Executive summary

In 2016, the “One humanity, shared responsibility” report of the United Nations Secretary-General for the World Humanitarian Summit called for a new paradigm for conceiving, programming and delivering humanitarian assistance. The scale, complexity and longevity of many crises are proving challenging to the international community in designing and funding interventions fit for such complex situations.

Three years after the 2016 World Humanitarian Summit, the OECD project, “Lives in crises”, demonstrates the need to continue on the reform path set out at the summit. The project has seen two rounds of surveys conducted in seven crisis countries since 2016, asking more than 12 000 affected people and humanitarian workers about their perceptions of aid. The surveys’ findings and additional research reinforce the call to pursue reforms in how donors support people and countries in crisis contexts:

  • Humanitarian assistance improves conditions but does not cover all basic needs. The surveys clearly illustrate that humanitarian assistance represents only a part of what people require to meet their most important needs. The extent to which humanitarian assistance meets people’s needs depends on the context, but affected people generally need to find other sources of income. The project shows that the quality of the response and local authorities’ management of the crisis are critical elements in recipient satisfaction, implying that meeting the most important needs does not depend exclusively on donors’ humanitarian budgets. In crisis contexts, meeting these needs requires a thorough vulnerability analysis to understand household economies so that humanitarian assistance can be combined with actions or programmes that enhance income generation and preserve assets.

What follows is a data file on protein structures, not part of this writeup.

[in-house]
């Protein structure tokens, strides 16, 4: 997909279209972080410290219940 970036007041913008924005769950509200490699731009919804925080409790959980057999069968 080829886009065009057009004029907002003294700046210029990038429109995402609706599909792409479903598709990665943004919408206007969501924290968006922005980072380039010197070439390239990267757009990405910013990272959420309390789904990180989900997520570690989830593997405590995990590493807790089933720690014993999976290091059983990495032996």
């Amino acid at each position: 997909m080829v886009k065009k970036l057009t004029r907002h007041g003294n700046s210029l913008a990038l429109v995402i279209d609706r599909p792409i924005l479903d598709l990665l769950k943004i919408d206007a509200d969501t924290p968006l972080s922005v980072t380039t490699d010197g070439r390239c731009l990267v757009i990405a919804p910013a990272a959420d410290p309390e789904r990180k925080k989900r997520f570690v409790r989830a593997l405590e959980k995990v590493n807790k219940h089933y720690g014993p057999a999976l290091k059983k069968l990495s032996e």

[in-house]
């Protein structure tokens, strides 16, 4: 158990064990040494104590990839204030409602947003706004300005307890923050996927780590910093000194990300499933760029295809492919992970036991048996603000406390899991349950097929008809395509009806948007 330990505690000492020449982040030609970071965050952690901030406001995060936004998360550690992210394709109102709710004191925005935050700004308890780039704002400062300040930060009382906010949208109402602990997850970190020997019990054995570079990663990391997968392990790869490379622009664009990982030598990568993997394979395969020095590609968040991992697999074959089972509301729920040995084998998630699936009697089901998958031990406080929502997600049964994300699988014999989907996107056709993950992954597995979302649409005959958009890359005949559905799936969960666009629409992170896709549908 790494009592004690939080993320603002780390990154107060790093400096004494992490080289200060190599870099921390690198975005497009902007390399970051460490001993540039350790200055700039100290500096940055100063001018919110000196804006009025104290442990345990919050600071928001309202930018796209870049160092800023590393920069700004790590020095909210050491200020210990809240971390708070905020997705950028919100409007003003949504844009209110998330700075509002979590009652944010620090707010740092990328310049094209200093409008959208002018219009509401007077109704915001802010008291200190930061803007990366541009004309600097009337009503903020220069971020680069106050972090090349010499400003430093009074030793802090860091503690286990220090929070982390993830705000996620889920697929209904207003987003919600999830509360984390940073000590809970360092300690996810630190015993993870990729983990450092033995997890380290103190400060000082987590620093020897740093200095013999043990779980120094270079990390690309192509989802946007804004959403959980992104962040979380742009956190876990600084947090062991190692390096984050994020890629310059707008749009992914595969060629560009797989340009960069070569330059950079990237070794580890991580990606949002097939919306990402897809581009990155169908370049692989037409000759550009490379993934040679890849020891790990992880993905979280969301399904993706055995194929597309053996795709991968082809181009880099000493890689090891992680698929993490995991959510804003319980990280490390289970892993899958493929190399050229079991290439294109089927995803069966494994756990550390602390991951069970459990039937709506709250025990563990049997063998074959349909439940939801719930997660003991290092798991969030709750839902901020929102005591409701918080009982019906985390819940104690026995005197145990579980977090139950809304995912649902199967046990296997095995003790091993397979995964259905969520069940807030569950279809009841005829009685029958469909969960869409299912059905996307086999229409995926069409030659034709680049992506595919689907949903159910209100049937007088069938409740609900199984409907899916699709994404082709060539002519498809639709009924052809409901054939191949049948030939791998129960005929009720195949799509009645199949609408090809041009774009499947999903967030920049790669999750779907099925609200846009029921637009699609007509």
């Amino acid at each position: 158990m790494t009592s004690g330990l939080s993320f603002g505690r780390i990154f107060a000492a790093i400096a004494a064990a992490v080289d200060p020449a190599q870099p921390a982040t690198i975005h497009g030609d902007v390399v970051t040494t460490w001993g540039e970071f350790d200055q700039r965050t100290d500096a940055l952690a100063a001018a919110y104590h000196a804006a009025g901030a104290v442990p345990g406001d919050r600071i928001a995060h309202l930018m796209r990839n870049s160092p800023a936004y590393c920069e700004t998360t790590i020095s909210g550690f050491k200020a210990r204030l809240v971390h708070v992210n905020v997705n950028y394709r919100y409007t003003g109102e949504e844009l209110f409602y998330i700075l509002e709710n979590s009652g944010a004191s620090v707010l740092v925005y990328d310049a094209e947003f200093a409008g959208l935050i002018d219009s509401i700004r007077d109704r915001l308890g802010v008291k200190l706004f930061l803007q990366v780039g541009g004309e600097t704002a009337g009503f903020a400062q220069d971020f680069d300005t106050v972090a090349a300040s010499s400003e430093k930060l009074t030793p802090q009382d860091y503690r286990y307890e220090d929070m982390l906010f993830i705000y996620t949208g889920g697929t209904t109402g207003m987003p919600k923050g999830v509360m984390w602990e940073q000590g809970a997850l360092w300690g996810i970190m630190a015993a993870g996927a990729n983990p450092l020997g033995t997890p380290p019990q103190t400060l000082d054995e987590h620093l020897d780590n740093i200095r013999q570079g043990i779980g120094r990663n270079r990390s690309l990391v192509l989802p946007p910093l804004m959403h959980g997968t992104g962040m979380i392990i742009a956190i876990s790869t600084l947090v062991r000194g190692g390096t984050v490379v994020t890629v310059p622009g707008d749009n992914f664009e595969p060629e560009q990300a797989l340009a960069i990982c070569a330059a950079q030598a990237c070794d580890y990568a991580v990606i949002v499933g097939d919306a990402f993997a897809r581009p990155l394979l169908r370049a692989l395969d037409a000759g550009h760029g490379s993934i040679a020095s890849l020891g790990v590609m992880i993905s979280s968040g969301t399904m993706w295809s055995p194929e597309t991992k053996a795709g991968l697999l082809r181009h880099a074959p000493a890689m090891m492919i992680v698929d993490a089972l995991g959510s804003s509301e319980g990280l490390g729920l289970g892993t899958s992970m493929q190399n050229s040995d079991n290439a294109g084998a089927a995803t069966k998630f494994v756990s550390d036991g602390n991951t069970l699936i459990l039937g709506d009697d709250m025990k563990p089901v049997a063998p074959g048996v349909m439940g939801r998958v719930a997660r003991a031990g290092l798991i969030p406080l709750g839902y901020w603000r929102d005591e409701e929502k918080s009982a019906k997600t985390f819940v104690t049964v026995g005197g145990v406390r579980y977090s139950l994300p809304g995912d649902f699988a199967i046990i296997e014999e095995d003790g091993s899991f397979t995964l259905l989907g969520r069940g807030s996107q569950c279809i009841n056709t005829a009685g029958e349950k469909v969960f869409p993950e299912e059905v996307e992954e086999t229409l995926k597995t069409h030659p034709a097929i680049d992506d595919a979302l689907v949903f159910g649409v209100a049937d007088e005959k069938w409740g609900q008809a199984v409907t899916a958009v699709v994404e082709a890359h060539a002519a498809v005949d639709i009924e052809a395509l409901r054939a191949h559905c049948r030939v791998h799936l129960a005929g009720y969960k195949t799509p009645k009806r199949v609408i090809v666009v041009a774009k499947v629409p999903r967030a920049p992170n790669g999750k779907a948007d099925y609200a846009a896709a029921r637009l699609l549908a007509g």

• Humanitarian assistance leaves some of the most vulnerable behind. Surveys indicate that assistance is not always perceived as going to those who need it most, and reveal a stark contrast between affected people’s and humanitarian workers’ perceptions of fairness. Across the surveys, those who are ill or with chronic diseases, the elderly, people without social/political connection, the undocumented and remote were perceived to be left behind by people receiving aid. Yet, humanitarian staff surveyed are confident that aid is going to those who need it most. This suggests that the system targets those most in need as long as they fall within agencies or NGOs’ mandates and programme objectives. The current fragmented and supply-driven humanitarian business model risks overlooking people – notably amongst the host populations, who fall into the cracks between traditional humanitarian sectors. A vulnerability analysis is key to ensuring that the humanitarian response leaves no one behind.

  • Supporting self-reliance requires a blended set of aid instruments. If humanitarian assistance is not sufficient to meet people’s most important needs, it is even less effective in achieving economic self-sufficiency. People surveyed consistently mention the lack of economic and livelihood opportunities as a primary grievance. In the protracted crises that make up most humanitarian contexts, affected people want autonomy, not prolonged assistance. Because humanitarian assistance is not designed to put an end to need, and because it is unpredictable in nature, other aid instruments needs to be mobilised to help create an enabling environment in which livelihood opportunities are available for both affected people and host communities.

  • Some limited progress is being made on the Grand Bargain commitments. The surveys do reveal some improvements in the way aid is delivered. Support to education in crises is increasing, showing that humanitarian-development silos can be overcome by donors. Some of the Grand Bargain commitments, such as multiyear frameworks and joint needs assessments, are starting to deliver positive initiatives that now need to be systematised. The cash agenda is becoming more widespread, though it remains sector based. Some serious challenges remain however. The localisation agenda is moving too slowly, mainly because donors’ architecture does not encourage it. The way people’s views are taken into account remains limited and people have limited clarity over why they do or do not qualify for aid, what they receive, and for how long. The humanitarian system is still supply driven, based on international organisations’ mandates and programmes, rather than on the affected people at the centre of the response.

From people to policy: a call for new approaches